Field Operation

South Sudan

South Sudan witnessed a fleeting period of peace after the signing of the Revitalised Peace Agreement in 2018. But recent intercommunal conflicts coupled with climatic shocks, such as unprecedented flooding, and economic shrinkages resulting from COVID-19 have reversed many of the advancements made and newly adds to the number of protection risks experienced by people. Opposition groups proliferate in the country with indignant violations of ceasefire agreements and undermine efforts to address food security, displacement, vulnerability due to climate change, lack of services and violence.

South Sudan has an agropastoral economy—the weak national infrastructure, governance and systems to cope with natural hazards is therefore striking at the root of people’s subsistence. It has triggered a cycle of displacement, with many unable to return home and those who are left behind, are landlocked without adequate access to humanitarian and protection services.

South Sudan

Protection Issues

Different parties to the conflict in South Sudan have often attempted to reach peaceful agreements. But these efforts have been short-lived—unravelled by intercommunal violence and attacks among ethnic groups. Daily inter-tribal violence over raiding of cattle, burning villages and shelters, kidnapping children for forced recruitment or girls for early marriages, are often coopted and mobilised by military and political groups, exacerbating political conflict and posing threats to civilian wellbeing. Most of the population can be categorized as poor, and with humanitarian access seriously compromised, they are left to fend for themselves in hostile environments. Women and girls are particularly at risk in the country.

  • Abduction, kidnapping, enforced disappearance, arbitrary or unlawful arrest and/or detention
  • Attacks on civilians and other unlawful killings, and attacks on civilian objects
  • Child and forced family separation
  • Gender-based violence
  • Psychological/emotional abuse or inflicted distress
  • Abduction, kidnapping, enforced disappearance, arbitrary or unlawful arrest and/or detention
  • Attacks on civilians and other unlawful killings, and attacks on civilian objects
  • Child and forced family separation
  • Child, early or forced marriage
  • Discrimination and stigmatization, denial of resources, opportunities, services and/or humanitarian access
  • Gender-based violence
  • Impediments and/or restrictions to access to legal identity, remedies and justice
  • Presence of Mine and other explosive ordnance
  • Psychological/emotional abuse or inflicted distress
  • Torture or cruel, inhuman, degrading treatment or punishment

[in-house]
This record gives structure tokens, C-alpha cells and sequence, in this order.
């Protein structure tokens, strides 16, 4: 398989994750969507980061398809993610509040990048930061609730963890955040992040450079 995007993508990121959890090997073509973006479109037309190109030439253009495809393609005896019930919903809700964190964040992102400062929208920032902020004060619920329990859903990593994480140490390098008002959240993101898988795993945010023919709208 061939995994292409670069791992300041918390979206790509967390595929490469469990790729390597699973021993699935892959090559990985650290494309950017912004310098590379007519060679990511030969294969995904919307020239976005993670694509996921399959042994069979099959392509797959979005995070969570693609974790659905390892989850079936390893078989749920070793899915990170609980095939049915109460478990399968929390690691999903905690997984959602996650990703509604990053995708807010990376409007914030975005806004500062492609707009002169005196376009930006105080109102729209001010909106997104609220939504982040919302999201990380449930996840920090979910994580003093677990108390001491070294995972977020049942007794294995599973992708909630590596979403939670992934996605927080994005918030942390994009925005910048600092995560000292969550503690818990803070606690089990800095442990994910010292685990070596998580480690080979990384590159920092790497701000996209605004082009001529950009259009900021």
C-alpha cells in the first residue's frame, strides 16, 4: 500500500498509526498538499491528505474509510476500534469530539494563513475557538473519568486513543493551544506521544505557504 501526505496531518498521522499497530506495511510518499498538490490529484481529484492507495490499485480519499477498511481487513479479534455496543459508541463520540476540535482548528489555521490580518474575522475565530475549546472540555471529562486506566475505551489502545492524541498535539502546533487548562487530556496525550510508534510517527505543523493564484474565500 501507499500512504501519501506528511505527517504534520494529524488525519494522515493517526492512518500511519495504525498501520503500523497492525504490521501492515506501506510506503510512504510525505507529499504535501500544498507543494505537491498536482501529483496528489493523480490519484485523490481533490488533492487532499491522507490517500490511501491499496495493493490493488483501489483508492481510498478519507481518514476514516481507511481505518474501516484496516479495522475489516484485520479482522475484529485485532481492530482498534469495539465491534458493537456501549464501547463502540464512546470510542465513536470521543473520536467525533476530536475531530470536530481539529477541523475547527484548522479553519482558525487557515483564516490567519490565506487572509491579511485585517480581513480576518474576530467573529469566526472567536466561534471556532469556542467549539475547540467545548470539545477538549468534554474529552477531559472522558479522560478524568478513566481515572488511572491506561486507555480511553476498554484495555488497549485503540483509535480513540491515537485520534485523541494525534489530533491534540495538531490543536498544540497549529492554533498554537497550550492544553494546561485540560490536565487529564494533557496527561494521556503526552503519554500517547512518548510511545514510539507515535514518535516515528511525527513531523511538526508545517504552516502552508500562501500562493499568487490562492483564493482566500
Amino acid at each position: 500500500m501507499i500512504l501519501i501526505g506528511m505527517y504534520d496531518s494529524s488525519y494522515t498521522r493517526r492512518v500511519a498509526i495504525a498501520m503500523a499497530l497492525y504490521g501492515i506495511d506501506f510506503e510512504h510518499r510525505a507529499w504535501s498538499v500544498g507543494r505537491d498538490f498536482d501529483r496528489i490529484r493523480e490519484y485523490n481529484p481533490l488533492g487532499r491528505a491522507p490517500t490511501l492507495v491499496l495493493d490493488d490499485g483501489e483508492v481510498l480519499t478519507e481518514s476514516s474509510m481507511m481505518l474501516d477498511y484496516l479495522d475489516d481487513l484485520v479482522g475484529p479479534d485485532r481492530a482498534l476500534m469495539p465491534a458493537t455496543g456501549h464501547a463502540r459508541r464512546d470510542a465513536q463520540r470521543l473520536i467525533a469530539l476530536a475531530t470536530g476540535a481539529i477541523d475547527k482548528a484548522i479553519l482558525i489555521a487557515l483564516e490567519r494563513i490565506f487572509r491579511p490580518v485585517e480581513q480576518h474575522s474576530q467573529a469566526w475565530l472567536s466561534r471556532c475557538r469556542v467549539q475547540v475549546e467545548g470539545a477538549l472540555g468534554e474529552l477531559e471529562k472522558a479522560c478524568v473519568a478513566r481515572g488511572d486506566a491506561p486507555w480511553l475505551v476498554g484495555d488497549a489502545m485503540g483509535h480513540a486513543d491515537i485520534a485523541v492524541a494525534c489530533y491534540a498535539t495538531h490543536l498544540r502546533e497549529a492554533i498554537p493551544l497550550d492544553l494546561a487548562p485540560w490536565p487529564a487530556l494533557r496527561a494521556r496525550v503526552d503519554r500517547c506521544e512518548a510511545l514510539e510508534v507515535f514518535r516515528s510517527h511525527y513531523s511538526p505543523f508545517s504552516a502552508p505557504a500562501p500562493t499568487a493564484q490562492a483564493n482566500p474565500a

• Trafficking in persons, forced labour or slavery-like practices
  • Forced recruitment and association of children in armed forces and groups
  • Theft, extortion, forced eviction or destruction of personal property
  • Disinformation and denial of access to information
  • Unlawful impediments or restrictions to freedom of movement, siege and forced displacement
Latest Update: Wed, 07/05/2023 - 12:52
People in Need 2022
People Targeted 2022
Funding Requirements (US$)
Funded 2022
South Sudan

Cluster Operation

The Protection Cluster was activated in South Sudan to ensure the coordination of protection interventions in emergencies and to respond to the protection needs of people affected by conflict and natural disasters. It is composed of the Gender-Based Violence (GBV) Area of Responsibility (AoR), the Child Protection (CP) AoR, the Mine Action (MA) AoR and a Housing, Land, and Property AoR. The Protection Cluster is led by the United Nation High Commissioner for Refugees (UNHCR) and co-coordinated by the Norwegian Refugee Council (NRC). 



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The Protection Cluster South Sudan collects monthly data from member organisations on the delivery of protection services to people in need and displays the information on the 5W interactive dashboard below:  

The Protection Monitoring System (PMS) in South Sudan is managed by the Protection Cluster and it relies on contributions by member organizations to collect data via a Key Informant Interview (KII) questionnaire at payam level across eleven thematic areas thereby monitoring the occurrence of protection violations, their scale and impact on communities over time.  

Protection Cluster Team

Salma Abdillahi

Protection Cluster Co-Coordinator

David Hattar

Protection Cluster Roving Officer

Dorijan Klasnic

Associated Information Management Officer

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